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Re: Jack, this site is great, but.....

Posted by: Jack Mankin (MrBatspeed@aol.com) on Sun Mar 25 15:42:05 2001

>>> I really enjoy the knowledge that I gained from this site. If I was teaching baseball, I would follow it to the tee. However, I play slo-pitch softball. In my sport, the BATTER must generate the majority of the power for the swing. A 95 mph pitch helps baseball people generate their power, but I don't have that luxury. Batspeed is crucial for all of us. In slo-pitch, it takes alot more force to MAINTAIN (or accelerate) batspeed thru contact due to the fact that the ball is heavier and moving slower. Jack, I have tried everything that your site suggest, however, I still achieve success more consistently when I utilize full lead-arm extension back into my launching position, induce the swing with hips opening, allowing the front-side to pull (stretch out) the torso, shoulders, arms, and hands around in a maximum-lengthed, arced hand-path until just before contact. At that point, I extend both arms straight out forward (cutting off the rotating hand-path), which creates much greater angular displacement when my hands torque around a fixed, extended point. To try to disprove this point in defense of your site, I stuck a pencil through the hole in the handle of a flyswatter. I rotated it around similiar to a hemi-helicopter blade. When I maintained a circular path with it, the batspeed was marginal. In the other experiment, I started it about in a circular path, extended it in a straighter path (but not completely straight), then stopped it. Once its forward path was stopped, the insuing angular displacement was tremedous as it accelerated around that fixed-point. Remember, no torque was applied due to the fact that it was rotating around a pencil. Try it yourself. The circular hand-path could not match the angular displacement. Jack, please feel free to call me @ 517-201-0581. Im really interested in proving that in fact your site is the superior way to swing. Sincerely, DC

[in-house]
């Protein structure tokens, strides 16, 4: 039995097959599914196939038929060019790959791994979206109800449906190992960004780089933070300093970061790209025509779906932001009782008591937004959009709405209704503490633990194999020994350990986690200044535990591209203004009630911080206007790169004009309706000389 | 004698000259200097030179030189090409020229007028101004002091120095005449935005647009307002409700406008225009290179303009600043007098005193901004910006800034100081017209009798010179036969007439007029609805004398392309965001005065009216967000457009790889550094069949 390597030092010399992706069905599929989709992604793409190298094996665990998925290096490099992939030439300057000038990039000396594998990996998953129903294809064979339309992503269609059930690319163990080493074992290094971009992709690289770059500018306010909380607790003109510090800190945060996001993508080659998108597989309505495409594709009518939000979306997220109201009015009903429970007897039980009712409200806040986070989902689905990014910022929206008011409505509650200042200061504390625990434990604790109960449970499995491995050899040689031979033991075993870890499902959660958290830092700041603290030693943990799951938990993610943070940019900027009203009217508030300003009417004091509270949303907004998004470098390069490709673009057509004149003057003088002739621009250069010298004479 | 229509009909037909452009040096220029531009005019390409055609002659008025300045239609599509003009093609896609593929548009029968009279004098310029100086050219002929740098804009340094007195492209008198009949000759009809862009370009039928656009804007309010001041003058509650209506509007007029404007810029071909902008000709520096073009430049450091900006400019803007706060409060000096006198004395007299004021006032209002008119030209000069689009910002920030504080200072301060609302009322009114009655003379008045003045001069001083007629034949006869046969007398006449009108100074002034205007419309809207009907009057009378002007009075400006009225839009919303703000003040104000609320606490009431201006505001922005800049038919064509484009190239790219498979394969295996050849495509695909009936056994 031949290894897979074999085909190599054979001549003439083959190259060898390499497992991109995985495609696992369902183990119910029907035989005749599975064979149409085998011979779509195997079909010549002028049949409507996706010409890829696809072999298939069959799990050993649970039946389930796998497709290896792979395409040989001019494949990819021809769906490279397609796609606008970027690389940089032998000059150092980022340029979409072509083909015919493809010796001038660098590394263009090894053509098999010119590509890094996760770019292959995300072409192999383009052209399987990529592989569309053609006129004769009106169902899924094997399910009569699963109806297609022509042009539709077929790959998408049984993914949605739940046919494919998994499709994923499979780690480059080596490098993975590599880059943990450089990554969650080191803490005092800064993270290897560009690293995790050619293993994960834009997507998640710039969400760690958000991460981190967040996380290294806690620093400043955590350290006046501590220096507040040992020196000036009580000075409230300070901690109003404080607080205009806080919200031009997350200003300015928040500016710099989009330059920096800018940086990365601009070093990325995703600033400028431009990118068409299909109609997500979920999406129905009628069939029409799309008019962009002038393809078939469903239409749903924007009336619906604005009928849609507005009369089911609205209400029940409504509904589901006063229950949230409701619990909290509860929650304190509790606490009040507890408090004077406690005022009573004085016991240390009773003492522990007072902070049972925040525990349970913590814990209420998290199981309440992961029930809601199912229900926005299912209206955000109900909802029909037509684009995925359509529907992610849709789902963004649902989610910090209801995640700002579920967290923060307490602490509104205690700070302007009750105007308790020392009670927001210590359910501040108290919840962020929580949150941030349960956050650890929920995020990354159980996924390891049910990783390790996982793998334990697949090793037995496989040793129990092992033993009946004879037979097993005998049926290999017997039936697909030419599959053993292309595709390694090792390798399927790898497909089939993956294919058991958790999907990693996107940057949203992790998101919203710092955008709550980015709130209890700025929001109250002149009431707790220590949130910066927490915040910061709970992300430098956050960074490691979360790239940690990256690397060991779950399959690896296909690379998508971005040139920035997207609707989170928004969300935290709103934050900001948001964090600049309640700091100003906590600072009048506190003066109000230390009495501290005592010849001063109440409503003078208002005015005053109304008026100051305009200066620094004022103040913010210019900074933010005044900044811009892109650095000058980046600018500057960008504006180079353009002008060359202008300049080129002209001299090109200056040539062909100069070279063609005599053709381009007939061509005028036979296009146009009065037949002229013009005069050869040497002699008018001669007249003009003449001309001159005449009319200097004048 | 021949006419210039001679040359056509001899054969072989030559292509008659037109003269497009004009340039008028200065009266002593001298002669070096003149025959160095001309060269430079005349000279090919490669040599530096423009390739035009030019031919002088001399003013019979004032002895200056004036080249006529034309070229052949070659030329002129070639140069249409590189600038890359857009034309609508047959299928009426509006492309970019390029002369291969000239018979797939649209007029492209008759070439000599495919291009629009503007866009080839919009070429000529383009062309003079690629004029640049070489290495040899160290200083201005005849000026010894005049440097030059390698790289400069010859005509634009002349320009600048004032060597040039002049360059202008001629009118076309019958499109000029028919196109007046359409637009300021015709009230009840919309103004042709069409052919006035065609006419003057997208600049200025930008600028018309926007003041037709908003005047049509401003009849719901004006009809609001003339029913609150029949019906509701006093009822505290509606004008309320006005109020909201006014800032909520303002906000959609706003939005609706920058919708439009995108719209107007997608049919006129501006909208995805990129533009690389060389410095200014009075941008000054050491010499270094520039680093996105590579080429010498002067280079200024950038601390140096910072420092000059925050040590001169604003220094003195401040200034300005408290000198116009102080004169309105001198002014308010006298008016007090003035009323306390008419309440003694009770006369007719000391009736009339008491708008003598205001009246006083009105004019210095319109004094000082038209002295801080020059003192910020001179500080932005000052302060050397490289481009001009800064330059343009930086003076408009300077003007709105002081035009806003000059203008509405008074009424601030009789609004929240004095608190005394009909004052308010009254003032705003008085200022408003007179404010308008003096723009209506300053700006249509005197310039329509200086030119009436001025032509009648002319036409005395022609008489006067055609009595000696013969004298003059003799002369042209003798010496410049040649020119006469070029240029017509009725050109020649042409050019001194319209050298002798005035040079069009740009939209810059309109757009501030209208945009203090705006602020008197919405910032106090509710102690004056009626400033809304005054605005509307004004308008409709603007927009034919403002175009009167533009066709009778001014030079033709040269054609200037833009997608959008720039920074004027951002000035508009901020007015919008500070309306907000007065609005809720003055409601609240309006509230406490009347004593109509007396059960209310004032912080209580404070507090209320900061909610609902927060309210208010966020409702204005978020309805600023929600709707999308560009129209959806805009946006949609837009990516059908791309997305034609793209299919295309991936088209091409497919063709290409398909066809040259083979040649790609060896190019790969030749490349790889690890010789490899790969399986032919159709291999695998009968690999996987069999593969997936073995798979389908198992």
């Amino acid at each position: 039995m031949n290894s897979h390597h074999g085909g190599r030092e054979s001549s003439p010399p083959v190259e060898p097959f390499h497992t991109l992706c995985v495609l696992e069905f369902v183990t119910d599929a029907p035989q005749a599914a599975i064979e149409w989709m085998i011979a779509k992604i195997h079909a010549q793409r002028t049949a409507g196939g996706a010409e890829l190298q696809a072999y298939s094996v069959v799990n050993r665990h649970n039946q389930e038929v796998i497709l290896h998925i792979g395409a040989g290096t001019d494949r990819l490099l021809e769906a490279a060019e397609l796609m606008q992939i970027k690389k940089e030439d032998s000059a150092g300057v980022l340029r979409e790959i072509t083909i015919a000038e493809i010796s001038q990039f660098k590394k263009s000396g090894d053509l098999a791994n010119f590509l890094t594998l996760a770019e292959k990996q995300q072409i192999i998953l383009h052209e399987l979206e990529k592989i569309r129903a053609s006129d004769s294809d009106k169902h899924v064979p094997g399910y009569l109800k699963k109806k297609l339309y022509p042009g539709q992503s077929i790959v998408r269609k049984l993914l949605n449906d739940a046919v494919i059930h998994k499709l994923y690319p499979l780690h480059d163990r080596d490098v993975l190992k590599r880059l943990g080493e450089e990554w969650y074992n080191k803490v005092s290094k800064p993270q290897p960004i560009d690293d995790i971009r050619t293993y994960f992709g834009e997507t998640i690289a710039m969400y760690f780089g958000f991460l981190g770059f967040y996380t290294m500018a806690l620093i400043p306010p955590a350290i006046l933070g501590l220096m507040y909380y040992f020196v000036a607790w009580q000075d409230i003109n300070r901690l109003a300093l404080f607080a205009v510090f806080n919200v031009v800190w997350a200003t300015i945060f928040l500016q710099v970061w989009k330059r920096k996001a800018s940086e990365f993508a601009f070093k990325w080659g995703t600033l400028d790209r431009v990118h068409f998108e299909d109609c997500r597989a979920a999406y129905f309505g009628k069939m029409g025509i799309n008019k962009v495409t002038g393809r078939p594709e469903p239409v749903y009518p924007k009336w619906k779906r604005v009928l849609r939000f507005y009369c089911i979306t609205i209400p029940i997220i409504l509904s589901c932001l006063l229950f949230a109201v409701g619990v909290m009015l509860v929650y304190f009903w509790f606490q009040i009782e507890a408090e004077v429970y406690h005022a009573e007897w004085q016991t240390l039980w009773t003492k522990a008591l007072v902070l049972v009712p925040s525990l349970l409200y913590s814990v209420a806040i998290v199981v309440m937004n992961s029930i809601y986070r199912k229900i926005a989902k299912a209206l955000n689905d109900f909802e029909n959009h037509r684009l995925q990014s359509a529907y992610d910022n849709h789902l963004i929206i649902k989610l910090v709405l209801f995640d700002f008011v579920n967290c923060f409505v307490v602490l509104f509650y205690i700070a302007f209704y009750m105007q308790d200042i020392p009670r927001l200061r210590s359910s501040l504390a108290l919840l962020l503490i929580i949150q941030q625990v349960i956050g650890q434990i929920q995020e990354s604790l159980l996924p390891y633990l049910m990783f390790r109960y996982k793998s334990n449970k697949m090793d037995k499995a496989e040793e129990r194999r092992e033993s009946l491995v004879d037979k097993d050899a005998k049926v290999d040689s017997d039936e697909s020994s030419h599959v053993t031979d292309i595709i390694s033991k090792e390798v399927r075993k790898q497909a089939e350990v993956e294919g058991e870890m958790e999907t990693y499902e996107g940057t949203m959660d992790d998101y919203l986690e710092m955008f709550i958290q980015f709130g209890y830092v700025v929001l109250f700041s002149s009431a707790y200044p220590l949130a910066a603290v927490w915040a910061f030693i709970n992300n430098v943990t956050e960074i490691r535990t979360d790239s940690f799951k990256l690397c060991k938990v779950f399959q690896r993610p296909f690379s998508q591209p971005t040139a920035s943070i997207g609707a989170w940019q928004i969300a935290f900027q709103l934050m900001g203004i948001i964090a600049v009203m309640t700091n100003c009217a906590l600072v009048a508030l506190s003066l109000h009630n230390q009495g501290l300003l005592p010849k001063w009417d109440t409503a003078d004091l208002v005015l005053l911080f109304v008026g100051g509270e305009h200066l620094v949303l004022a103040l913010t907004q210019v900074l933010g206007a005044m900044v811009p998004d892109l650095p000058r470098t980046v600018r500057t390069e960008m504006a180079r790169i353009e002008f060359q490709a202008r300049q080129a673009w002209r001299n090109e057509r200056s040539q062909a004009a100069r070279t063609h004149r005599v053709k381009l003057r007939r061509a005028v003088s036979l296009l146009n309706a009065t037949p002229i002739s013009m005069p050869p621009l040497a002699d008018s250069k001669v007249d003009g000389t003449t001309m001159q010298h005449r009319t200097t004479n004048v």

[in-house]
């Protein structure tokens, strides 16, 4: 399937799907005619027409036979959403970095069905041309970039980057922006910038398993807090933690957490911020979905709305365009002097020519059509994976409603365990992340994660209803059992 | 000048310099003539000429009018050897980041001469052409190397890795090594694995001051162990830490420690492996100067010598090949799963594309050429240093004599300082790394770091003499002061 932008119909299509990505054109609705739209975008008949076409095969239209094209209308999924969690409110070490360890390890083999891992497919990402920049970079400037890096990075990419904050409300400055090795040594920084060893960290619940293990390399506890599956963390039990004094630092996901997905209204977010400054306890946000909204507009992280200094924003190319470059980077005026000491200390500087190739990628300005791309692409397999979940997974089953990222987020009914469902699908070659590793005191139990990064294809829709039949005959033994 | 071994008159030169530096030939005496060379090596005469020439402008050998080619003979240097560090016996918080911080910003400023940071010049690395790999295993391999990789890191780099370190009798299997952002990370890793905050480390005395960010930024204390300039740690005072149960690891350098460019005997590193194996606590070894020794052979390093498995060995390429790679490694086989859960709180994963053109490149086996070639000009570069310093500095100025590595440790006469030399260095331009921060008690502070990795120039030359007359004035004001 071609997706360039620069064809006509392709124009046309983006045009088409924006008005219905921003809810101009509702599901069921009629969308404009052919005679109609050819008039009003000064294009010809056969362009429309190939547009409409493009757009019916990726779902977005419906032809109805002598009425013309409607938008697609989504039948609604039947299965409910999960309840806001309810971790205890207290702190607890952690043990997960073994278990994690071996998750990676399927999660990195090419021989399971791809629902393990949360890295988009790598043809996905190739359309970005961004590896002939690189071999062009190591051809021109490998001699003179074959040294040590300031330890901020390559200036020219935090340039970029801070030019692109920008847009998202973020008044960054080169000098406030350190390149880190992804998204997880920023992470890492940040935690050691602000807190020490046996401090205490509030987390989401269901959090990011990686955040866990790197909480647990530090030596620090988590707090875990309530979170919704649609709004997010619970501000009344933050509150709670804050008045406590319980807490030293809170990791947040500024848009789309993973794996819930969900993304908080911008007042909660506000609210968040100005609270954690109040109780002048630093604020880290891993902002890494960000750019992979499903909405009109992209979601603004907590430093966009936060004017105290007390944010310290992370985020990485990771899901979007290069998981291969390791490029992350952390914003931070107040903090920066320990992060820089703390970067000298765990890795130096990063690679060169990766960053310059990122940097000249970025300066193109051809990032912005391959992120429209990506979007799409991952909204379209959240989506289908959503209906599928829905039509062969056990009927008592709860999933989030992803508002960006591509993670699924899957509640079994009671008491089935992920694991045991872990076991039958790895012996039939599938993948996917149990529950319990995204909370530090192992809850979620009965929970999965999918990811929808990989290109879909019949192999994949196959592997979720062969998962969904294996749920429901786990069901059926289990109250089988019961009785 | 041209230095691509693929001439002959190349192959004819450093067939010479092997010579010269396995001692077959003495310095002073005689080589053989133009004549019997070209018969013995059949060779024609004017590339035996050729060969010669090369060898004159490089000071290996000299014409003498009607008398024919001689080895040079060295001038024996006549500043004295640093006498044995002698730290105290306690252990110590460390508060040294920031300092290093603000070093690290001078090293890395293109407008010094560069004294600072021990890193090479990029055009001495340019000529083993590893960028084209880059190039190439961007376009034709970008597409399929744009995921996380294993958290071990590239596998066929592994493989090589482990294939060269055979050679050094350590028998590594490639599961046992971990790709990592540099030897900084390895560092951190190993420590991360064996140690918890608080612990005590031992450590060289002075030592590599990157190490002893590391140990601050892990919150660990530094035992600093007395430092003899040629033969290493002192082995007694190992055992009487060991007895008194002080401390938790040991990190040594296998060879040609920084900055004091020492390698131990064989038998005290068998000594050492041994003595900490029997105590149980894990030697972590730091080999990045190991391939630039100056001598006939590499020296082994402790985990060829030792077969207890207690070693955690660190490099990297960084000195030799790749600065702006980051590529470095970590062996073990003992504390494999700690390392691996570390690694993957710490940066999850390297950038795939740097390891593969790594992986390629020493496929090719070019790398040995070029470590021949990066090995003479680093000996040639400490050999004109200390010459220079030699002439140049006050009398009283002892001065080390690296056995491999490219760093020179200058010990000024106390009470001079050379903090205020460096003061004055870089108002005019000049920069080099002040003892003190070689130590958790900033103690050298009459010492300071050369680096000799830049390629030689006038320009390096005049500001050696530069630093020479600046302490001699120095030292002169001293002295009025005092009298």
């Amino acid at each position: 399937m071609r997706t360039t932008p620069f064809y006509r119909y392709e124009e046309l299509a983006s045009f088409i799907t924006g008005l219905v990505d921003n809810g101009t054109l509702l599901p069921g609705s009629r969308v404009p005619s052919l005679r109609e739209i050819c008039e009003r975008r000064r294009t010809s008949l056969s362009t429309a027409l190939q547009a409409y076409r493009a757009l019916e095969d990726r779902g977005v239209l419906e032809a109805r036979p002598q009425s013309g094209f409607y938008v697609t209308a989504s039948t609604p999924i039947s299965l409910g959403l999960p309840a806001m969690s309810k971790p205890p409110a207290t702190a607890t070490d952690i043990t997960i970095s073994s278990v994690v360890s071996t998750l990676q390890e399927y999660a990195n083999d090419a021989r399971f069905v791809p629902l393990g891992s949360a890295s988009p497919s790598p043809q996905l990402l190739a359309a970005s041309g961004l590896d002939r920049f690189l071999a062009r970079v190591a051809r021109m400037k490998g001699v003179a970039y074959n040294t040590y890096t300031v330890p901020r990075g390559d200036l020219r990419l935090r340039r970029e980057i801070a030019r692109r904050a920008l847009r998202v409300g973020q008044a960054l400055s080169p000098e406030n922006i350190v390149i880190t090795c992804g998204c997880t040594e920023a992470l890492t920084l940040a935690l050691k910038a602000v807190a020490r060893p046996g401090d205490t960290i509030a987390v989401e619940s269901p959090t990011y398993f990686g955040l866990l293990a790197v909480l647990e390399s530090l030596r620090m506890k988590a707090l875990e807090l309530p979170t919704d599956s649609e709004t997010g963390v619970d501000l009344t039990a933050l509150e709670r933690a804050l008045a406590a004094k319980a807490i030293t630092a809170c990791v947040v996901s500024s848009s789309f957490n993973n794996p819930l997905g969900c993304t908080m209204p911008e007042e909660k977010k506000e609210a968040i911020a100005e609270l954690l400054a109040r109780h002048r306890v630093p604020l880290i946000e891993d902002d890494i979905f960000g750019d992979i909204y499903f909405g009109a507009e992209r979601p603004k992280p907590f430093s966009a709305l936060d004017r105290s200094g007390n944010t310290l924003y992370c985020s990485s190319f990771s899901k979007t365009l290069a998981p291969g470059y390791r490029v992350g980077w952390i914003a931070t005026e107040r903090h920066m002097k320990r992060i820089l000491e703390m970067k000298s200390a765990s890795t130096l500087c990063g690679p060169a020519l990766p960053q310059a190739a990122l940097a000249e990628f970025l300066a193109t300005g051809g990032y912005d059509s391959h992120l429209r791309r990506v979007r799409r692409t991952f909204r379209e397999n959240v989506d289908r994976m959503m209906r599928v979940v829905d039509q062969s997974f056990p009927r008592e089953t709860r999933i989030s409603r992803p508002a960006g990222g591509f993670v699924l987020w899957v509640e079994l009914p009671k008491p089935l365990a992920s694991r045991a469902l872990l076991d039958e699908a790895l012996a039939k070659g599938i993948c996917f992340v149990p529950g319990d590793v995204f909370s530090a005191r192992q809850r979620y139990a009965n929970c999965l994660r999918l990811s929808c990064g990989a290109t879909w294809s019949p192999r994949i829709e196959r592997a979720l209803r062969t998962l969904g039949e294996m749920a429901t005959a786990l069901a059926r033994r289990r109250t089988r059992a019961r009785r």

DC, I think it is great that you did some experimenting on your own, but, --- I also think you drew some wrong conclusions from those tests. Hitting a baseball hard requires bat speed just as much as hitting a softball. I would bet the mechanics used by McGwire and Sosa can develop as much bat speed as a good slow-pitch hitter and their mechanics certainly do not match the mechanics you are describing.

I would agree with you that a circular hand-path with a constant radius to contact does not produce the maximum bat speed. But, neither does the “ straightening out and stopping” of the hand-path you described. – (1) There is no gain to angular displacement of the bat derived from the straight areas of the hand-path. (2) The conservation of angular momentum is what maintains angular displacement once the hand-path stops. Note that “the conservation of angular momentum” tends to keep angular velocity constant, it does not multiply it. So, whatever bat speed was attained before the hands stop will be “maintained” not “accelerated” as you stated -- . “Once its forward path was stopped, the ensuing angular displacement was tremendous as it accelerated around that fixed-point.”

DC, there is a hand-path that will generate an angular displacement similar to what you describe. That path would have it’s arc radius greatly reducing as the path approaches the contact zone. I think Paul Nyman’s description best fits that hand-path. Paul describes the path as the “fishhook on the end.” As the arc radius reduces in the fishhook, the angular displacement of the hands and bat-head are greatly increased.

A key to generating good bat speed is for the batter’s mechanics to produce the fishhook effect before and as the bat approaches contact. Extending the arms produces a sweeping (or longer) hand-path through contact. Any fishhook effect would occur after the bat passes through the contact zone. --- The mechanics that generate the fishhook at the most opportune time is the same for both the softball and baseball swings. It occurs when the batter has full shoulder rotation and the lead shoulder is pulling the lead arm (and hand) back toward the catcher at contact.

DC, you cannot get the lead arm to be pulling back toward the catcher as you extend both hands forward. You will need to have the back elbow near your side as the shoulders finish rotation. The lead arm will remain fairly straight during the swing. That position not only produces the fishhook, it also applies a lot of torque to the bat.

Jack Mankin


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